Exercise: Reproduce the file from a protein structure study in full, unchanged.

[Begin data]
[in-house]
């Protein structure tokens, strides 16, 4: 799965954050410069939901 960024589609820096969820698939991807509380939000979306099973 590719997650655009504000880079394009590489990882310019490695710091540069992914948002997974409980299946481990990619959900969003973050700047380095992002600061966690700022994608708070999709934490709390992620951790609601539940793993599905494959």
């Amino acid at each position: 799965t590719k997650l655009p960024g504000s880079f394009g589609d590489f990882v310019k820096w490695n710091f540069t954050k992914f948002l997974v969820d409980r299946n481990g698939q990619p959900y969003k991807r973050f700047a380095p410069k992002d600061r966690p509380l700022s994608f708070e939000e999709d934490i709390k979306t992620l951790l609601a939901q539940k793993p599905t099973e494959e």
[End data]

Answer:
[in-house]
């Protein structure tokens, strides 16, 4: 799965954050410069939901 960024589609820096969820698939991807509380939000979306099973 590719997650655009504000880079394009590489990882310019490695710091540069992914948002997974409980299946481990990619959900969003973050700047380095992002600061966690700022994608708070999709934490709390992620951790609601539940793993599905494959």
């Amino acid at each position: 799965t590719k997650l655009p960024g504000s880079f394009g589609d590489f990882v310019k820096w490695n710091f540069t954050k992914f948002l997974v969820d409980r299946n481990g698939q990619p959900y969003k991807r973050f700047a380095p410069k992002d600061r966690p509380l700022s994608f708070e939000e999709d934490i709390k979306t992620l951790l609601a939901q539940k793993p599905t099973e494959e």